were patrolmen, fire fighters, educators and law enforcement officers.
Education. Rangers worked tirelessly to teach the public about fire prevention. They got their message across by:
explaining the fire regulations person-to-person
passing out information pamphlets or copies of the Fire Act
posting signs along roads, trails and canoe routes
issuing burning permits for land clearing or the disposal of forest slash.
Enforcement.Fire rangers were issued badges as a sign of their authority to enforce fire regulations. Violators could be charged.
Canoe Patrol, 1927 showing a ranger checking a fisherman's fire.
[Spare Time, 1927. National Archives of Canada]
Thomas Howe, gritty Newfoundland Chief Forest Ranger, did not hesitate to confront a powerful politician about fire safety.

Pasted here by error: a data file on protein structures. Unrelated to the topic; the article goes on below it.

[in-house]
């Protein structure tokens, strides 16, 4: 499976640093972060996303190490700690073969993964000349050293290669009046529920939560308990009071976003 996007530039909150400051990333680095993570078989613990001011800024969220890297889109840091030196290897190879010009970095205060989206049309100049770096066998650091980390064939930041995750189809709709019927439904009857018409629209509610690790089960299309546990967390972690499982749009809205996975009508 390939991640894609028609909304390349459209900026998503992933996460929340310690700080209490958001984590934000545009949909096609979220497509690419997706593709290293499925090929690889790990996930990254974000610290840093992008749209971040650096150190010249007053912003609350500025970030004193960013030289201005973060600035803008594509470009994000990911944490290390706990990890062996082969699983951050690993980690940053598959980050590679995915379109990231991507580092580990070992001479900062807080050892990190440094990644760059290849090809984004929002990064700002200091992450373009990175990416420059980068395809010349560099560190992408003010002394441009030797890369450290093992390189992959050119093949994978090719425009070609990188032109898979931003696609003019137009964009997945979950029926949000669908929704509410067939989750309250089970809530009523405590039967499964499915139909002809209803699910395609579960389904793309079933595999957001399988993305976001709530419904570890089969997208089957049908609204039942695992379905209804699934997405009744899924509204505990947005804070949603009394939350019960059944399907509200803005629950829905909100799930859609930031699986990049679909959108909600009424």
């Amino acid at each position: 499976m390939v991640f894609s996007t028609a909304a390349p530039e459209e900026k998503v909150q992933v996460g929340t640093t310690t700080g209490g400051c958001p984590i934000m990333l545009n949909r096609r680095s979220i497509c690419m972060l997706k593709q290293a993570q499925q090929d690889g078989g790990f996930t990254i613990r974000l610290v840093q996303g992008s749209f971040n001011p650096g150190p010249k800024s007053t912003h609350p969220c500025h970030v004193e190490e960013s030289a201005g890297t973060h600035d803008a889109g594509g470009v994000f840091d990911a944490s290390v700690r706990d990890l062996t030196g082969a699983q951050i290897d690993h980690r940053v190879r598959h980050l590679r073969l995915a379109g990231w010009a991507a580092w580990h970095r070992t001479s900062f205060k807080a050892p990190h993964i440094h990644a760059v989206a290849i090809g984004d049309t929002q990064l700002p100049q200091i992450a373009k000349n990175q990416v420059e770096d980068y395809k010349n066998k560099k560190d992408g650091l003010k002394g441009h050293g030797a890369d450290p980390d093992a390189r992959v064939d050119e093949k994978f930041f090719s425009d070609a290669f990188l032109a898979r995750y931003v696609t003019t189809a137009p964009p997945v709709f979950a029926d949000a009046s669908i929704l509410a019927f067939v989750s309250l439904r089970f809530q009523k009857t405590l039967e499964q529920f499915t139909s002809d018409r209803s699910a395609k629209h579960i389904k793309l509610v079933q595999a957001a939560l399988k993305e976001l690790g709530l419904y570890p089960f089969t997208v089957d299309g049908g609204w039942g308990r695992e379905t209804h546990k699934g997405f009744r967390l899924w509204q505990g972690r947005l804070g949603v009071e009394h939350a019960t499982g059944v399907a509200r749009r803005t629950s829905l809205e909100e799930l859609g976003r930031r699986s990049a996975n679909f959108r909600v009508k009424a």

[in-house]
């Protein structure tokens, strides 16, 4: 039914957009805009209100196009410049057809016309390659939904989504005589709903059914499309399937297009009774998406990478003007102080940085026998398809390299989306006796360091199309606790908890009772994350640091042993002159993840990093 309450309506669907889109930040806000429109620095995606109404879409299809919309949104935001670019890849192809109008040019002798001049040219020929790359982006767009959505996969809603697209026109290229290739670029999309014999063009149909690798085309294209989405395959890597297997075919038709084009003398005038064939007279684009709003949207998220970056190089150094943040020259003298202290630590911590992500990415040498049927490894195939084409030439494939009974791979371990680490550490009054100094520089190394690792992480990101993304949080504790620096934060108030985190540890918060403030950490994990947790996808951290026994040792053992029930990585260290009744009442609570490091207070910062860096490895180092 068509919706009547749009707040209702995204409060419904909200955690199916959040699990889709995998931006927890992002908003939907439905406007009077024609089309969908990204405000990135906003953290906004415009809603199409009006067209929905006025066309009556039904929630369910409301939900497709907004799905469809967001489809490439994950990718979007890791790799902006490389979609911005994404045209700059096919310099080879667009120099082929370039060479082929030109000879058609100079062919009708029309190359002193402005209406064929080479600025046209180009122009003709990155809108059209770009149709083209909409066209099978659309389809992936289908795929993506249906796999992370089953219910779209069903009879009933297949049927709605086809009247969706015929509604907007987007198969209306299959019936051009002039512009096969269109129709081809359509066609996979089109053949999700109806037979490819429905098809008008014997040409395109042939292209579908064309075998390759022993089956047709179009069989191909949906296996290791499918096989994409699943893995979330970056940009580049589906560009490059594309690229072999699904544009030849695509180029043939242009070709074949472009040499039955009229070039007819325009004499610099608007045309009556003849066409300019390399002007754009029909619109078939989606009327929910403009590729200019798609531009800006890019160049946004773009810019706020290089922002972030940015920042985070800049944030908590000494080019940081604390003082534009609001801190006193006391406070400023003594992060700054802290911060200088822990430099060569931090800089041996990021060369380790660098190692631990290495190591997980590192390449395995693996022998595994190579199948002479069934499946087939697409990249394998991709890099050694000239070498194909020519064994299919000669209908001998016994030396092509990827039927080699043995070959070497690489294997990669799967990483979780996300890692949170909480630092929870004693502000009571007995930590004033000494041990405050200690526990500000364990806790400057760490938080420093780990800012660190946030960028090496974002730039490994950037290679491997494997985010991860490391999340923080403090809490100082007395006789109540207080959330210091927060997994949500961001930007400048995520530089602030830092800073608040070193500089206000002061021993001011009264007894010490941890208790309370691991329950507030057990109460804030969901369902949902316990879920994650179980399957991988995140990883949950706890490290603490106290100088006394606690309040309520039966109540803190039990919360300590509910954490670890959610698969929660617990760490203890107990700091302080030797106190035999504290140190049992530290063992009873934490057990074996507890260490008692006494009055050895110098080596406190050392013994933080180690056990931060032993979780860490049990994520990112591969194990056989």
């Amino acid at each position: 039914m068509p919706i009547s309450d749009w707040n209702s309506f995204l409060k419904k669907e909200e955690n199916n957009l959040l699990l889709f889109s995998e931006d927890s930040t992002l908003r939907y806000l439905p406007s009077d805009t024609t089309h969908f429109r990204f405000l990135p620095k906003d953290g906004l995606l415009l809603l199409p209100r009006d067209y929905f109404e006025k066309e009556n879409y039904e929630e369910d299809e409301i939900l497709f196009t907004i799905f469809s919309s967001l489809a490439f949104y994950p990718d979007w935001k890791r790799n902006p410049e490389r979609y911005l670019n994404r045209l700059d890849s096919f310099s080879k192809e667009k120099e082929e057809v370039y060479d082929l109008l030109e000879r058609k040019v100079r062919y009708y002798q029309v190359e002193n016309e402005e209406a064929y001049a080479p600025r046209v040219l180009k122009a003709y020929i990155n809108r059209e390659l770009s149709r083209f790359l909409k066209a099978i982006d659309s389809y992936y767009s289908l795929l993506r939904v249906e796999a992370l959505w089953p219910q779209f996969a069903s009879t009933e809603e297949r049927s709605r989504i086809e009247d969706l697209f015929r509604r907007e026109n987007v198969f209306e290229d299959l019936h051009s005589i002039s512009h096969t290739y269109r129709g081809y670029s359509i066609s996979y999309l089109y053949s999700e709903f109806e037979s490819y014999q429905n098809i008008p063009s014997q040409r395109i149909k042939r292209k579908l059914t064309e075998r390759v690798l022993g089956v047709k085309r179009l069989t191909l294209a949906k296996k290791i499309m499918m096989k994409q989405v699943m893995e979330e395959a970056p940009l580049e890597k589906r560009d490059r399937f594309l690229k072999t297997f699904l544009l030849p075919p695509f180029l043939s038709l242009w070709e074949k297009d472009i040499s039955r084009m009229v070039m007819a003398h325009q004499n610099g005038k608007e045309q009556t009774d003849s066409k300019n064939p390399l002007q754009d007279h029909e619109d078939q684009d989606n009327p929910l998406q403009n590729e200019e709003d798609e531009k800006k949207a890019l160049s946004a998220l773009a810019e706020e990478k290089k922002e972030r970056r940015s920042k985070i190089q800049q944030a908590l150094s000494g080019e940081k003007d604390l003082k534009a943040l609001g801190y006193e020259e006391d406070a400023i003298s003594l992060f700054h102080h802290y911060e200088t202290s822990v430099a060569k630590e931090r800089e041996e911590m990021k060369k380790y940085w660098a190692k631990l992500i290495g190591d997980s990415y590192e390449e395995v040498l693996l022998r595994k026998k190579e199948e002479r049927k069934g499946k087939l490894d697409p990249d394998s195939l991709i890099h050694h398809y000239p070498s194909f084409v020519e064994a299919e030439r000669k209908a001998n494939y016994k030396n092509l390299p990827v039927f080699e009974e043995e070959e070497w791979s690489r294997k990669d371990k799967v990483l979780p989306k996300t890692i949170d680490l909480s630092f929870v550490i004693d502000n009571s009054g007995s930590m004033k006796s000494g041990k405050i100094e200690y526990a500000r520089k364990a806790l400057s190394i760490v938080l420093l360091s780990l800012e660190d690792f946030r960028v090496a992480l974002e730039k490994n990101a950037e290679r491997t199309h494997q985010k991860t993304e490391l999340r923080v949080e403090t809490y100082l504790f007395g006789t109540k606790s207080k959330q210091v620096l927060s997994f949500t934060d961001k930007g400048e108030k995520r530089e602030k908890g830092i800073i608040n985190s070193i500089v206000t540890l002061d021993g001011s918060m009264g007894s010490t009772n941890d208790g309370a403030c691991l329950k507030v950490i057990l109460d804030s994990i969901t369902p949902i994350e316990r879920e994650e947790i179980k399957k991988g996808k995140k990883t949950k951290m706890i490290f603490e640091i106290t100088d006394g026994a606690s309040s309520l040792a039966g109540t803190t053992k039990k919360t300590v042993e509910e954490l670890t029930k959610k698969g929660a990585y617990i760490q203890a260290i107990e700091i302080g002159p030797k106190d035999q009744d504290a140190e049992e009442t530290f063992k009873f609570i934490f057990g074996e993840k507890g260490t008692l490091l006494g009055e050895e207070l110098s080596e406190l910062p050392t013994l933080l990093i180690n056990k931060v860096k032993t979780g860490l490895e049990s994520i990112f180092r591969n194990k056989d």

Once, when clearing land on his farm at Paradise, near Bonavista, Sir William was burning brush under conditions considered by Thomas Howe to be unsafe. When Howe told him his fire was in contravention of the Forest Fires Act he angrily retorted saying, “My man don’t you know that I can have that Act changed at any time.” Howe responded saying, “But sir, you haven’t changed it yet”, and he charged Sir William under the Act and had him pay a fine.
See Enforcing the Law